Familial Hemiplegic Migraine

ICDH 3 Beta Familial hemiplegic migraine (FHM)


Migraine with aura including motor weakness, and at least one first- or second-degree relative has migraine aura including motor weakness.

Diagnostic criteria:

A. Fulfils criteria for 1.2.3 Hemiplegic migraine
B. At least one first- or second-degree relative has had attacks fulfilling criteria for 1.2.3 Hemiplegic migraine.


New genetic data have allowed a more precise definition of Familial hemiplegic migraine (FHM) than was possible previously. Specific genetic subtypes have been identified: in FHM1 there are mutations in the CACNA1A gene (coding for a calcium channel) on chromosome 19; in FHM2 there are mutations in the ATP1A2 gene (coding for a K/Na-ATPase) on chromosome 1; and in FHM3 there are mutations in the SCN1A gene (coding for a sodium channel) on chromosome 2. There may be other loci not yet identified. If genetic testing is done, the genetic subtype (if discovered) should be specified at the fifth digit.

It has been shown that Familial hemiplegic migraine (FHM) very often presents with brainstem symptoms in addition to the typical aura symptoms, and that headache almost always occurs. Rarely, during FHM attacks, disturbances of consciousness (sometimes including coma), confusion, fever and CSF pleocytosis can occur. Familial hemiplegic migraine (FHM) may be mistaken for epilepsy and (unsuccessfully) treated as such. FHM attacks can be triggered by (mild) head trauma. In approximately 50% of FHM families, chronic progressive cerebellar ataxia occurs independently of the migraine attacks.

Article from Genetics Home Reference

Familial hemiplegic migraine is a form of migraine headache that runs in families. Migraines usually cause intense, throbbing pain in one area of the head, often accompanied by nausea, vomiting, and extreme sensitivity to light and sound. These recurrent headaches typically begin in childhood or adolescence and can be triggered by certain foods, emotional stress, and minor head trauma. Each headache may last from a few hours to a few days.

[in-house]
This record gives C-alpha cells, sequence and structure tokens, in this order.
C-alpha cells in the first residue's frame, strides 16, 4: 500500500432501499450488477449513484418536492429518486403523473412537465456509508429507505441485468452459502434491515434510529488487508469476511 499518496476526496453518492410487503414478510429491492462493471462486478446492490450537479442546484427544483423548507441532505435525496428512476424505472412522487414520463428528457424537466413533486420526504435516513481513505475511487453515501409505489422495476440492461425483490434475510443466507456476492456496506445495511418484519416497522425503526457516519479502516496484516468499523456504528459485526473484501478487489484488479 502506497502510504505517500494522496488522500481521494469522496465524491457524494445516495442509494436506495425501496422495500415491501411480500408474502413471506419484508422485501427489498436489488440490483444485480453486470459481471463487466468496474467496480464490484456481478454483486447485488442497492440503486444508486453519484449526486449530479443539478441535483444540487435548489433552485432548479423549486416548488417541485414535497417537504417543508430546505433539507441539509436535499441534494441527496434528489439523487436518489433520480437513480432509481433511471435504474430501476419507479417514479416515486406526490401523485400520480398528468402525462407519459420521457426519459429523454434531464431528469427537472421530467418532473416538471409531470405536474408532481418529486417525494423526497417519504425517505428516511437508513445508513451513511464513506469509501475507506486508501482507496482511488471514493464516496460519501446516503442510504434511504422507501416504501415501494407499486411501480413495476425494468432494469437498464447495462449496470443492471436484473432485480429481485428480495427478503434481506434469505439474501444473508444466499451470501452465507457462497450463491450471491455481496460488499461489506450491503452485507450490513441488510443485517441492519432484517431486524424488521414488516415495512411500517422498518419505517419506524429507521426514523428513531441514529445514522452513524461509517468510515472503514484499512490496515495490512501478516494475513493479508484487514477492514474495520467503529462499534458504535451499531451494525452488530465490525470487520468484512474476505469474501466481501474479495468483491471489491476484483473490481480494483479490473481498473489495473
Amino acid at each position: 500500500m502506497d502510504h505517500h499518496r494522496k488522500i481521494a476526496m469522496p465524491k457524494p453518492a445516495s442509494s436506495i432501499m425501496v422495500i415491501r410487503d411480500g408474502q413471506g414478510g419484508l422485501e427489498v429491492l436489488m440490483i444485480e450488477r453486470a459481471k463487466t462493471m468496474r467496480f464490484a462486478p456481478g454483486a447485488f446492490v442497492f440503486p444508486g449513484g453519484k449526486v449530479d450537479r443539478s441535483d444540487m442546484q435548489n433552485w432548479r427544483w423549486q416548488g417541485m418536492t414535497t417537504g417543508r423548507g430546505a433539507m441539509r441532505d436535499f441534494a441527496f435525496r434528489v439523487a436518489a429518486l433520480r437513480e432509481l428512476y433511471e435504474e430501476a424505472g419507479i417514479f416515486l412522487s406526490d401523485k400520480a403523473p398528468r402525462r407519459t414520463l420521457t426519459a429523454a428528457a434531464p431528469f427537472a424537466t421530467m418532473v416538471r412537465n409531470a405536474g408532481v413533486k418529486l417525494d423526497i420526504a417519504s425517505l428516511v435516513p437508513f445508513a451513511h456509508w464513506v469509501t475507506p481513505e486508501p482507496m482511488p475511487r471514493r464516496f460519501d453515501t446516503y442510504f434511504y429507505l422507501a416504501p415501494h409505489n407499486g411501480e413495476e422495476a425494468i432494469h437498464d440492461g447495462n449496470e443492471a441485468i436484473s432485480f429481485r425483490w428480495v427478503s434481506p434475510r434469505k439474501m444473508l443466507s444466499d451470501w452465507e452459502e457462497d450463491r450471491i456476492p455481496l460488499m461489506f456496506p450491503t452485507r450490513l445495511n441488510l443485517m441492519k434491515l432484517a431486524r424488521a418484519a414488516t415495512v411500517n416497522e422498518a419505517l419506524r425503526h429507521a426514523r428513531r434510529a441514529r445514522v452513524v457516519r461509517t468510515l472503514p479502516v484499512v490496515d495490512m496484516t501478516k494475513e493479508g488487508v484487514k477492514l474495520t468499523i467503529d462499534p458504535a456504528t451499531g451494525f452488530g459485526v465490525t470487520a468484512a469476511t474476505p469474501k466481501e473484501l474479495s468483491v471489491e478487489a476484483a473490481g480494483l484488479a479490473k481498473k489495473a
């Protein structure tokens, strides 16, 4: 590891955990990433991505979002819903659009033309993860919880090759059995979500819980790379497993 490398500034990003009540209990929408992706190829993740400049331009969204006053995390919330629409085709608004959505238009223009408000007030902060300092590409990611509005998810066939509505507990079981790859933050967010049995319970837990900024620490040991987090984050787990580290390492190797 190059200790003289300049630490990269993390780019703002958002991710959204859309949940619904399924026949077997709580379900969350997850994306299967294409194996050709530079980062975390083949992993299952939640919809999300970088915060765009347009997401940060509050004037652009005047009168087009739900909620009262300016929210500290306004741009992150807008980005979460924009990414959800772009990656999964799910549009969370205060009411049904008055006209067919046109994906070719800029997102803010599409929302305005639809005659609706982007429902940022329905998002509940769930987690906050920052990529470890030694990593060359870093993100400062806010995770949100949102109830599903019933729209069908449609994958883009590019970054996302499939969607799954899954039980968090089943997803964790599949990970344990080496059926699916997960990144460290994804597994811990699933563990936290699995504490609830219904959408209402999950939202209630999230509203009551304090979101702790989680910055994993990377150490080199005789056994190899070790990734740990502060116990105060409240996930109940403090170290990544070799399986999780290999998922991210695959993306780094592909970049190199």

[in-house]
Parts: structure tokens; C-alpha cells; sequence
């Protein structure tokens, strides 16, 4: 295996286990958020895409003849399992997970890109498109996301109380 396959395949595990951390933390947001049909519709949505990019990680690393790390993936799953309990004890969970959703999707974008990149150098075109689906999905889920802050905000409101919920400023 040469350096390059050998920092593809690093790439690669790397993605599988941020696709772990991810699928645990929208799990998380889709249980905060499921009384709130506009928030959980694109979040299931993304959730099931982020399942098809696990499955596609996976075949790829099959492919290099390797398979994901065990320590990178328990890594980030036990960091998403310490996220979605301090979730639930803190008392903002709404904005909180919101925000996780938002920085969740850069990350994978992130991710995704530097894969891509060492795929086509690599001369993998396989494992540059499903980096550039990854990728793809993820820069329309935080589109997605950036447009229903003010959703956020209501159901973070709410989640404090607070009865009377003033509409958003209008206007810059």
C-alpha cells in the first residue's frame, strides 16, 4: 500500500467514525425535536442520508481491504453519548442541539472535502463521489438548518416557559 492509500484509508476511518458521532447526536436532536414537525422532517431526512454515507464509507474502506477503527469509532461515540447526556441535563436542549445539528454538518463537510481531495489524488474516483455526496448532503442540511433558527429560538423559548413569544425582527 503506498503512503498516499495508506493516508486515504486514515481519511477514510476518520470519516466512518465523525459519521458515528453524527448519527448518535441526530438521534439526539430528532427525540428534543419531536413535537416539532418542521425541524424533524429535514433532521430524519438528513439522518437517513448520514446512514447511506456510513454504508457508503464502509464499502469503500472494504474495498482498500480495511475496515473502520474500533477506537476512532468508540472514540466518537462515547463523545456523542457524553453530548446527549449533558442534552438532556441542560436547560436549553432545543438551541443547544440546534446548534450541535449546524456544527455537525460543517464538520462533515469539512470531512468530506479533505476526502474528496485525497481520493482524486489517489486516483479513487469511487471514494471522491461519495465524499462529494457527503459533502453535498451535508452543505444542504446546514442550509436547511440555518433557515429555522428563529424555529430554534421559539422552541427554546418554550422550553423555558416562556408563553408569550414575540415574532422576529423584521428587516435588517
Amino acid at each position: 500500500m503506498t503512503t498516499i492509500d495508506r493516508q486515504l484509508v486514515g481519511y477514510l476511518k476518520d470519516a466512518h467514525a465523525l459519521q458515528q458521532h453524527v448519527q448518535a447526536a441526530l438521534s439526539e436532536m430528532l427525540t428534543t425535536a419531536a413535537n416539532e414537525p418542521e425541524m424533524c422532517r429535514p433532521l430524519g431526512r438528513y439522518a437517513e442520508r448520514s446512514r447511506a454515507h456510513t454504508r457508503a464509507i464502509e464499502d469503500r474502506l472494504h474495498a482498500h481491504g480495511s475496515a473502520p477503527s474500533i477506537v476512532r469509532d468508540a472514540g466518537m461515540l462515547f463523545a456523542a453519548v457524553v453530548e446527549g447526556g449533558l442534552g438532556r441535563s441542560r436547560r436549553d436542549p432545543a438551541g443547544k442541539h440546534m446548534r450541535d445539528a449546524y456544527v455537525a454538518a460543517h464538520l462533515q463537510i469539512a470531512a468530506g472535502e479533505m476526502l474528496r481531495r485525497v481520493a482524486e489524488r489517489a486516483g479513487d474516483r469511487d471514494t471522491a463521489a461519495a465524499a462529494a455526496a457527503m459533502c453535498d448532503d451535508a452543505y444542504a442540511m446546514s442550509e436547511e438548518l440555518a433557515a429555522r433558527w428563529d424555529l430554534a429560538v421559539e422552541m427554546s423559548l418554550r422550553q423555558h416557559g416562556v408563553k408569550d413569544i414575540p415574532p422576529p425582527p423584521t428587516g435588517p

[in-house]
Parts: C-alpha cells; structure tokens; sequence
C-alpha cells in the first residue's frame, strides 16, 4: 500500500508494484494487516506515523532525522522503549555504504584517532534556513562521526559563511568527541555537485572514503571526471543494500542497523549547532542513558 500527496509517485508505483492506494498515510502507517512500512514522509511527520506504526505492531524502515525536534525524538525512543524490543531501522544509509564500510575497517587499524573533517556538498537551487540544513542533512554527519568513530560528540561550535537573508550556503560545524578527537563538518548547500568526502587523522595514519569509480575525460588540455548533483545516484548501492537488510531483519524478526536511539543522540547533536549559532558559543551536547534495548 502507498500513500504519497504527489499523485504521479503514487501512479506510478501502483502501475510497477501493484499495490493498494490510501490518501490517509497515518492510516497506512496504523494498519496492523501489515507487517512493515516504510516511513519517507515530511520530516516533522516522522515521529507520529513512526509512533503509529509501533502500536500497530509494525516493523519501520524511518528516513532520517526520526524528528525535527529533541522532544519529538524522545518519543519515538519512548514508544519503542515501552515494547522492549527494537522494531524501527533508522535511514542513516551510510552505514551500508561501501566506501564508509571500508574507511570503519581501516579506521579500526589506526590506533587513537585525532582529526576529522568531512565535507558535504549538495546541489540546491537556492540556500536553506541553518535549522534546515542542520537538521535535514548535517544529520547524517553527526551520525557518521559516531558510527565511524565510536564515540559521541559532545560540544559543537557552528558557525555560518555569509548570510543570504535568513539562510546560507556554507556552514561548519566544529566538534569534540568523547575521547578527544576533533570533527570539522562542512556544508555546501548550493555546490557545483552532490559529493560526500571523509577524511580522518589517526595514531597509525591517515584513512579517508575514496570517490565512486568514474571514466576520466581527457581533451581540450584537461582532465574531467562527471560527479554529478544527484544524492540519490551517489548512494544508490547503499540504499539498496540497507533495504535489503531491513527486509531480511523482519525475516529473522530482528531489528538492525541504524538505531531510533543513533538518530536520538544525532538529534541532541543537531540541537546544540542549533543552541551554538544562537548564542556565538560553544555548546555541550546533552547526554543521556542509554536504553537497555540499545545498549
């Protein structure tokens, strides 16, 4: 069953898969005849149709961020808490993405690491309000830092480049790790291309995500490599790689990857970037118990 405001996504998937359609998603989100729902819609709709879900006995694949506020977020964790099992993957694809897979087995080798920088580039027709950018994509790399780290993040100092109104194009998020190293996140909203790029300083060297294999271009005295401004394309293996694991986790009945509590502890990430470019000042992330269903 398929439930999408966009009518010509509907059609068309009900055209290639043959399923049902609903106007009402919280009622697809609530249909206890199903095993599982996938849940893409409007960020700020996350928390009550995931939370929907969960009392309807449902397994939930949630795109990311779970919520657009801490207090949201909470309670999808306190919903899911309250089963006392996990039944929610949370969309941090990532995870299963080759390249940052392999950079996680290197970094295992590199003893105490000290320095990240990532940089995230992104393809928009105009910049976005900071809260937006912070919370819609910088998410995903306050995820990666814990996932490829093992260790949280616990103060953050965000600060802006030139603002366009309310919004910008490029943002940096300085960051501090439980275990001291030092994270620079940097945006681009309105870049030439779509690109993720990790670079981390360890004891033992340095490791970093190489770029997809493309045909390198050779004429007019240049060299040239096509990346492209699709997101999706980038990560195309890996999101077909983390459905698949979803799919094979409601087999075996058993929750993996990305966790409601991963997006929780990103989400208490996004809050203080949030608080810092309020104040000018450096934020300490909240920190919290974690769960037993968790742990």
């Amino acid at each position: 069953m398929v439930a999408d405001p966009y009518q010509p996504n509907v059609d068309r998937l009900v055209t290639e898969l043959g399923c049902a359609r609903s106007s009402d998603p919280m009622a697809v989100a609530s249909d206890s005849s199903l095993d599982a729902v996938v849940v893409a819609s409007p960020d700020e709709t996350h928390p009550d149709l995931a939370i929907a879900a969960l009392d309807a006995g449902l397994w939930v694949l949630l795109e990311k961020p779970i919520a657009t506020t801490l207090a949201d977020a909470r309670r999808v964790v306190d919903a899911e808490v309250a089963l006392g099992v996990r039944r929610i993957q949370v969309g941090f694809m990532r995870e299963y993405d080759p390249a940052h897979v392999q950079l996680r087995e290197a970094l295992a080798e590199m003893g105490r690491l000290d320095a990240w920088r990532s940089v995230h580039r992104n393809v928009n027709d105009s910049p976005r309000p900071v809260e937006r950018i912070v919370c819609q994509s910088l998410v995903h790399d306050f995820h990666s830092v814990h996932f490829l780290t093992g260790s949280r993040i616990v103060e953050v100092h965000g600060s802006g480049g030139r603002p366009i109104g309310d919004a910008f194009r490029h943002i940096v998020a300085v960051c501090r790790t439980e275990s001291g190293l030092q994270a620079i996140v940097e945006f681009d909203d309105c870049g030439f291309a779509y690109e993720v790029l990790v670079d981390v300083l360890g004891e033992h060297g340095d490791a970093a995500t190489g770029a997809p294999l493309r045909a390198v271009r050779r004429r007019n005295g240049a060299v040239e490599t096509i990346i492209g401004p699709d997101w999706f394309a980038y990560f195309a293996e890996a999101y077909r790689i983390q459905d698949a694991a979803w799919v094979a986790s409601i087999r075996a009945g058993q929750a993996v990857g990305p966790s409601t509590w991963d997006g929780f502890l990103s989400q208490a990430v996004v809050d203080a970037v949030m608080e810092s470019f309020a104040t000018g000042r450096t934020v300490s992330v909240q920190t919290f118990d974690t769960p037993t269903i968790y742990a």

In some types of migraine, including familial hemiplegic migraine, a pattern of neurological symptoms called an aura precedes the headache. The most common symptoms associated with an aura are temporary visual changes such as blind spots (scotomas), flashing lights, zig-zagging lines, and double vision. In people with familial hemiplegic migraine, auras are also characterized by temporary numbness or weakness, often affecting one side of the body (hemiparesis). Additional features of an aura can include difficulty with speech, confusion, and drowsiness. An aura typically develops gradually over a few minutes and lasts about an hour.

Unusually severe migraine episodes have been reported in some people with familial hemiplegic migraine. These episodes have included fever, seizures, prolonged weakness, coma, and, rarely, death. Although most people with familial hemiplegic migraine recover completely between episodes, neurological symptoms such as memory loss and problems with attention can last for weeks or months. About 20 percent of people with this condition develop mild but permanent difficulty coordinating movements (ataxia), which may worsen with time, and rapid, involuntary eye movements called nystagmus.

Article from Up to date

The hallmark of hemiplegic migraine is unilateral weakness that accompanies a migraine headache attack. The weakness is a manifestation of motor aura and occurs with other forms of aura that impair vision, speech, or sensation. This form of migraine with aura may occur either in families or only in one individual (sporadic).

This topic will review the pathophysiology, clinical features, diagnosis, and management of familial and sporadic hemiplegic migraine. Other aspects of migraine are discussed elsewhere.


The primary feature that separates hemiplegic migraine from other types of migraine with aura is the presence of motor weakness as a manifestation of aura in at least some attacks. Migraine auras most often manifest as visual disturbances, but can also involve sensory, verbal, and rarely motor disturbances. Thus, hemiplegic migraine is an uncommon subtype of migraine with aura.  Hemiplegic migraine may be familial or sporadic, as discussed in the following section.


The weakness that characterizes hemiplegic migraine is a manifestation of motor aura. The aura of hemiplegic migraine is most probably caused by cortical spreading depression, a self-propagating wave of neuronal and glial depolarization that spreads across the cerebral cortex